My Forehead

A World of Fear

North By Southwest

O. Henry's Incredible Time-Travel Adventure!

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Untitled Ashton Kutcher Romantic Comedy Project
Girls Are Neat
The Dating Lame
The Reunion Committee
Marriage Stuff
Stay For The Credits

Other Stuff
(Pre-English 127)

An Old Script

An Incomplete Book



English 127 Portfolio
A World of Fear

Audio Version

I wasn't happy with the situation, but at least we were all in the same boat: that boat being one of the little dinghies that float through "It's A Small World," a ride at Disneyland designed to thrill and amuse toddlers and grandparents, yet bore and annoy teenagers. Unfortunately, my friends and I were in that second category. It was the summer of 1984, and most of us had just graduated from high school- a group of freshly jaded neo-adults that was far too cool to admit finding any joy from riding in a boat while watching hundreds of cheesy puppets singing about the things all humans have in common. It's a world of laughter, a world of fear. over and over and over, beating on our tortured high school minds, trying to force us to think the world did not suck- but we knew better. We were high school graduates.

As we toured the countries of the world reduced to baby-faced stereotypes endlessly chanting the same seven lines in multiple languages, a balloon tied to the bow of our boat, our group became more and more restless. We tried to find ways to amuse ourselves. At first, we just pointed out how cheesy the ride was compared to the E ticket attractions- "Those puppets are just styrofoam balls on sticks!" or "They didn't even bother to paint the ceiling!" That got old quickly. Then we started splashing splashing each other and rocking the boat- "Maybe we can get hit the puppets!" Then we made the great realization that changed the ride for us: the boats were free floating.

Most Disneyland attractions are either piloted by a Disney employee or are on rails or tracks- the "Small World" boats were not. The pressure of the water is the only thing that keeps them moving down the man-made stream. The sides of the stream were smooth and easy to grab. Everyone on our boat reached for a wall, and- we stopped.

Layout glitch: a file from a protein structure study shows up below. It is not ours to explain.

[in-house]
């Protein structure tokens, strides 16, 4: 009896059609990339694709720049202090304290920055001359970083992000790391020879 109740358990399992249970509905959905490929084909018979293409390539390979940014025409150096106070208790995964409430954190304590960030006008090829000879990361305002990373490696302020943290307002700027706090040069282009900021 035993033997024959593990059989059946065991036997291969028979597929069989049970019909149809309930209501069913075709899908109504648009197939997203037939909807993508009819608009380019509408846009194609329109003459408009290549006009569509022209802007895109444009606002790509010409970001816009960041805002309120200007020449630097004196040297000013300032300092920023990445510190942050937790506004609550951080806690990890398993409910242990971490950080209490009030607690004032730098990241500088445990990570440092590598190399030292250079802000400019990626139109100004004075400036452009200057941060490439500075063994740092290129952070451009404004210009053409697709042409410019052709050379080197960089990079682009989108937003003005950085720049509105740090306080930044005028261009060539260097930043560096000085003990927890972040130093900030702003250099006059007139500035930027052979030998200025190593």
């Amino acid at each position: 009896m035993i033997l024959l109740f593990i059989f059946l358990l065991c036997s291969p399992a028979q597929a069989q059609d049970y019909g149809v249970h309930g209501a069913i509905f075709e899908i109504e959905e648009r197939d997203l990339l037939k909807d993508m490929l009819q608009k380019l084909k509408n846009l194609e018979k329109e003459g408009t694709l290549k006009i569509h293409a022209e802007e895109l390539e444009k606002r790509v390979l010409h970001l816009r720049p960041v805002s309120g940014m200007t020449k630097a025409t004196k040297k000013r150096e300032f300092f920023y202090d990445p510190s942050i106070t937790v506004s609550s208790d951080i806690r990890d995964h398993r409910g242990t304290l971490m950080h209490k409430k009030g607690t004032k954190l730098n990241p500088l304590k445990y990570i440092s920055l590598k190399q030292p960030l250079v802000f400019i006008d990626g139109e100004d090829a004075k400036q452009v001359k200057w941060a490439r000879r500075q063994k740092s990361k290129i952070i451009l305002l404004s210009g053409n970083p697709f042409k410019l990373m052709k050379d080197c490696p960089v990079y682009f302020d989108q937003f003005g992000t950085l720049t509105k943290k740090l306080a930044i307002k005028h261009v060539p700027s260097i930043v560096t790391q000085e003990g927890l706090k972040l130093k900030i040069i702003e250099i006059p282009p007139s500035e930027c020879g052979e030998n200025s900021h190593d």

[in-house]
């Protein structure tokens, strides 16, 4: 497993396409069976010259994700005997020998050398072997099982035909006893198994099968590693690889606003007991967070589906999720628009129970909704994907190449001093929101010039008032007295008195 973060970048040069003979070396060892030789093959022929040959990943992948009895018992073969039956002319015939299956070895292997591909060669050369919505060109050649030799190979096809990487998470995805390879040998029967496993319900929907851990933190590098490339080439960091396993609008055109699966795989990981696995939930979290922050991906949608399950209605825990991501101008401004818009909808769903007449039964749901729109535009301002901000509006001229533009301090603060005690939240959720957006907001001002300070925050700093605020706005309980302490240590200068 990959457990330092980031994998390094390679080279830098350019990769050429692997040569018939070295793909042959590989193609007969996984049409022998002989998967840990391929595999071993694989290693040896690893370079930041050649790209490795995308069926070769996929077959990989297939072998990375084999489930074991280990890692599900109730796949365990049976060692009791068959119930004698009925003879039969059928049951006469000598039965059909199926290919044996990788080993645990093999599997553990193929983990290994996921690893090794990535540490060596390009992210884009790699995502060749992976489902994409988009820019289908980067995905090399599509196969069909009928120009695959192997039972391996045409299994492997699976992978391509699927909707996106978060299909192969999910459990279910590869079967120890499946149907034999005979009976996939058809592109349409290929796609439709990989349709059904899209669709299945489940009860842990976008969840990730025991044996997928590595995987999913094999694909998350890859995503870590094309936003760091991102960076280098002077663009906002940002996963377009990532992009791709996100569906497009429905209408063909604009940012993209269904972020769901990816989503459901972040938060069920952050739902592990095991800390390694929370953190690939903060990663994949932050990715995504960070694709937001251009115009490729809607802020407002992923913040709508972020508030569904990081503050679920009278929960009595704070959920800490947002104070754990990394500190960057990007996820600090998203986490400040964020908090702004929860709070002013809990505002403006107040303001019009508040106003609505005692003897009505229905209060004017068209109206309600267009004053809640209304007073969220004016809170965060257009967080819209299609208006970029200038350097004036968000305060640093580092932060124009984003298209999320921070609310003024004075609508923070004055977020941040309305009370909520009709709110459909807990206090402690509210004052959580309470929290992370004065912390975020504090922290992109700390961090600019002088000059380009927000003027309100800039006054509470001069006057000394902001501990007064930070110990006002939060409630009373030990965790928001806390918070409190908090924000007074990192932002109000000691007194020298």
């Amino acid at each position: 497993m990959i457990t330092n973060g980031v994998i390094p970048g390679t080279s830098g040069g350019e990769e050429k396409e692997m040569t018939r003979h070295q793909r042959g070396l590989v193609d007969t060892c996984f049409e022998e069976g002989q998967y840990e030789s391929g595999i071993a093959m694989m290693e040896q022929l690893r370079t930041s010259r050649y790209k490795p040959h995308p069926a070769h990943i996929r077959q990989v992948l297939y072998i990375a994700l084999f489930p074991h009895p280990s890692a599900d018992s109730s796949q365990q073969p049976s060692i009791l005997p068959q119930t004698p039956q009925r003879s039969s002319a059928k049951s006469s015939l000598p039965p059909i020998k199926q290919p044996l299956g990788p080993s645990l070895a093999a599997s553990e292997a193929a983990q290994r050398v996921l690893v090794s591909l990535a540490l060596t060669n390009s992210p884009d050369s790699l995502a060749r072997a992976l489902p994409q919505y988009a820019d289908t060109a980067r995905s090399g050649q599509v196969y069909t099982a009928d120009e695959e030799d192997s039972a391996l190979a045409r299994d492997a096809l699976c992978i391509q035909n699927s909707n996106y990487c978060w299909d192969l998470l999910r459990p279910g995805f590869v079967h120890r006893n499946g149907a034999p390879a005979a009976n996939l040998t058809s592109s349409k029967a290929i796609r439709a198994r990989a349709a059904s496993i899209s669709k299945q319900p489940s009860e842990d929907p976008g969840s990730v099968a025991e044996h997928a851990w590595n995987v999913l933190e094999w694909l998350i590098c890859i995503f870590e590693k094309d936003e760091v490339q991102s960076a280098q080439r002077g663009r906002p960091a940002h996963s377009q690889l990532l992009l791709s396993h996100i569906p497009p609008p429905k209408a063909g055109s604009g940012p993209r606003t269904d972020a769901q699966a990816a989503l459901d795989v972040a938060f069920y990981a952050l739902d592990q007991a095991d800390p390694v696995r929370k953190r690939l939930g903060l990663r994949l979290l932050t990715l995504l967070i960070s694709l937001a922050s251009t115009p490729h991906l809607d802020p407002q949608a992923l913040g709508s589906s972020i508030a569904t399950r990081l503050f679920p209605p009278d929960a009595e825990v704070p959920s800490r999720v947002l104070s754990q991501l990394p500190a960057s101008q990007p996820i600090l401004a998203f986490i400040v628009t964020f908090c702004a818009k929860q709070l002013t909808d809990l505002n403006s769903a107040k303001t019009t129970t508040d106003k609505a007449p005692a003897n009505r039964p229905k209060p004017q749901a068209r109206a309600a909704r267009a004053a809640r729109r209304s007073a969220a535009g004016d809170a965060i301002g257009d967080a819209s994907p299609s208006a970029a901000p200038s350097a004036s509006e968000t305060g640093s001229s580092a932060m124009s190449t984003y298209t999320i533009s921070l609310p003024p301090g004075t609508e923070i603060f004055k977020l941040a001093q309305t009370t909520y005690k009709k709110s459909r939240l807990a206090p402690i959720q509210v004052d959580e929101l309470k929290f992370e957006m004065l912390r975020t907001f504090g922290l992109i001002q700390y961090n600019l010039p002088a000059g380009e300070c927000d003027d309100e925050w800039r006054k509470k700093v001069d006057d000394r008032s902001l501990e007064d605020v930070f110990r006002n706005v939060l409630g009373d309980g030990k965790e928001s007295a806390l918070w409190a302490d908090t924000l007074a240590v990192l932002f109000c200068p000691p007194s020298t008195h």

We cheered! As we held the boat, watching the other boats stack up behind us, our group was filled with joy. We were finally happy- we had taken hostages! We sang along:

It's a small world after all,

It's a small world after all,

It's a small world after all-





The boat got very quiet. We'd heard the puppets sing about "a world of fears," but now we were living in it. We were about to get kicked out of the park. I came up with a brilliant plan to escape- I figured they would be looking for "the boat with the balloon on the front," so pulled the balloon down and stashed it in the hollow bow of the boat. We exited the building and headed to the dock, expecting the Disney goon squad (all wearing mouse ears, of course) to swarm over us- but they weren't there- my trick had worked! We laughed and went back into the park, thrilled by our daring escape.

We were at the edge of Frontierland when they caught us. We thought we were dead meat- but we had an ace in our sleeve- Wayne .

Wayne , as a member of the class of '83, was the elder of the group, and had spent a great deal of his high school career perfecting the fine art of bullshitting. The guards asked "Why did you stop the boat?" Instead of telling the truth - "we were being jerks" - Wayne said: "Oh, there were a bunch of Japanese tourists on the boat, and they wanted to take pictures- they were all 'Stop Boat? Take Picture? Clicky Clicky?" For reasons I still cannot fathom, the guards accepted this, and let us go. I can only assume that they were charmed by Wayne 's heartwarming and pointless mockery of another culture.